£180m allocated to create research centre in Oxford

13th March 2020
Lanna Cooper

As part of the Budget 2020 announcements, the Chancellor of the Exchequer Rishi Sunak has pledged £180m over six years to the Natural History Museum to create a brand new research, science and digitisation centre at Harwell Science and Innovation Campus.

The new facility will be a global sustainable base for high end natural sciences research and international collaboration.

The funding will enable the Museum to safeguard the future of its unique collection of 80 million specimens and create a research centre that will strengthen the UK’s position in tackling global challenges including climate change, resource scarcity, biodiversity loss and emerging diseases. The investment reflects the Government’s commitment to spend 2.4% GDP on research and development, and to deliver the UKRI Infrastructure Road Map.

Open to scientists and researchers from around the world, the facility will house around 40% of the Museum’s collections as well as laboratories, digitisation suites, technology-enabled collaborative research spaces, computing, conservation laboratories and workspaces for digital scholarship. It will be an additional site to the Museum’s existing locations within London and Tring.

Culture Secretary, Oliver Dowden, said: "The Natural History Museum is leading the way on vital scientific research and its important contributions shape our understanding of the world around us. 

"I am delighted that we are investing £180m in this state-of-the-art facility that will open up the Museum's unique collections and expertise to academics and researchers to help increase knowledge and innovation.”

Natural History Museum Director, Sir Michael Dixon said: “We are delighted with this endorsement from the Government in recognising the quality and relevance of our scientific research and support for our globally important collections as part of the nation’s science infrastructure. This very welcome investment in R&D will maintain the Museum’s position as a global leader of natural sciences research and create a pioneering facility which will prove invaluable in the worldwide effort to find solutions to the planetary emergency. Enabling major international scientific collaboration, this new facility will generate big data and the application of cutting-edge analysis of the world’s most significant natural history collection.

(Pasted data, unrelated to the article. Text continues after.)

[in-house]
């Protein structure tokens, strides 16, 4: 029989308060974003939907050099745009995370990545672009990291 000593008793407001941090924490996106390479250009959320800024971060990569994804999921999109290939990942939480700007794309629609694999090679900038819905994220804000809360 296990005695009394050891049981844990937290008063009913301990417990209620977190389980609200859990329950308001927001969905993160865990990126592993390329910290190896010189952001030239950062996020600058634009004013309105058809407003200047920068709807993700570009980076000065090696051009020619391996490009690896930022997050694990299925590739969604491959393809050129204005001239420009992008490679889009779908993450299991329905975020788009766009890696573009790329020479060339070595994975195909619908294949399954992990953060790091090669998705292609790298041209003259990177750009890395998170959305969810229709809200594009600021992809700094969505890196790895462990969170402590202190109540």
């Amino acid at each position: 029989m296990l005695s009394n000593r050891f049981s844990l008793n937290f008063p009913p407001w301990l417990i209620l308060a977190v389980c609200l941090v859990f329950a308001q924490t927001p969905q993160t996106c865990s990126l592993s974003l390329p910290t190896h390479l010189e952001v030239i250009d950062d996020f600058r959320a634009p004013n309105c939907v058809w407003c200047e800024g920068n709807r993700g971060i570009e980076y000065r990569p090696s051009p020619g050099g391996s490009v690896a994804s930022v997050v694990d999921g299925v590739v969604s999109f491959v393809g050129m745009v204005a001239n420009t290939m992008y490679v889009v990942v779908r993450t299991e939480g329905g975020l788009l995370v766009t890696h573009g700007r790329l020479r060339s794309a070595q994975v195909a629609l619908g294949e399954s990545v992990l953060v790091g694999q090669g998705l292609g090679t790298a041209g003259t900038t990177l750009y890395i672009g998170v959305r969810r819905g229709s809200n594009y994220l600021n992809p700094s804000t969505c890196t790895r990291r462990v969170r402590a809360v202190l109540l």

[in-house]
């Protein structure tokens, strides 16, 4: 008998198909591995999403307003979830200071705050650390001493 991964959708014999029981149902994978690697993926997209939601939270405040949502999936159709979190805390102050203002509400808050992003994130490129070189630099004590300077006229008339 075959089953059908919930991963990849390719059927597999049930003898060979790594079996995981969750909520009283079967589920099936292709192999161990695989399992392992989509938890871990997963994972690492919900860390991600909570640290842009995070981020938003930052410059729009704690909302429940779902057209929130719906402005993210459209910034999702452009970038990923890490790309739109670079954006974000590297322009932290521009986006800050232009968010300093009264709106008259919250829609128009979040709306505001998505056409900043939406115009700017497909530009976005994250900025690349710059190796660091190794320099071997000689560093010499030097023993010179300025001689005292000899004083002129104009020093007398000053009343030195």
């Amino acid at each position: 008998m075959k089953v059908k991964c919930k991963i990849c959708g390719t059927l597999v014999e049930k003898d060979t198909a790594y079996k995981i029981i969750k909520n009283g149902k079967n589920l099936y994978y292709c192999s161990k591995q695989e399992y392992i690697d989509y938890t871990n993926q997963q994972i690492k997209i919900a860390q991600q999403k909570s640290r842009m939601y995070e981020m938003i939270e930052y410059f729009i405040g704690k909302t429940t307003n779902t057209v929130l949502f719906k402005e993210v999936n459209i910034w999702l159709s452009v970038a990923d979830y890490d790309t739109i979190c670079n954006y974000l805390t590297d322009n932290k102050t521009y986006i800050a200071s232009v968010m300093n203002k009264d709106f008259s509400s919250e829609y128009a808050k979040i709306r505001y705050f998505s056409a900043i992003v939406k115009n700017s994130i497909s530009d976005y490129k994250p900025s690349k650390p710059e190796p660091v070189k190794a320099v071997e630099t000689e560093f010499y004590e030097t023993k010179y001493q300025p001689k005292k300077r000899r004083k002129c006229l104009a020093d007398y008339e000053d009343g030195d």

“The centre will allow our 300 scientists to further their research into the biggest challenges facing the planet and humanity - from global and national biodiversity loss and sustainable land use to food security, disease transmission and ensuring we have the right natural resources available for transition to a zero-carbon economy.  

“Future-proofing our collection has never been more urgent. Its vast scale explains our past, helps us chart a path for the future and the data that can be generated from it will inform future environmental policies and plans. The Government’s investment will enable us to not only make our collections more accessible to a global audience but to help other museums across the UK do the same.”

Protecting the world’s largest collection of natural world specimens

The collection of 80 million specimens, spanning 4.5 billion years from the formation of the solar system to the present day, is globally unique and scientifically invaluable. It plays a key role in the UK’s international reputation as a scientific leader.

The development of new accommodation will allow the Museum to move collections currently at risk of deterioration and irreparable damage from being housed in functionally and physically obsolete 20th century buildings to facilities which meet international collection standards. The new centre will enable the cataloguing, protection and expansion of the collection for future generations, providing space and facilities to ensure information, such as critical molecular data, is preserved and extracted.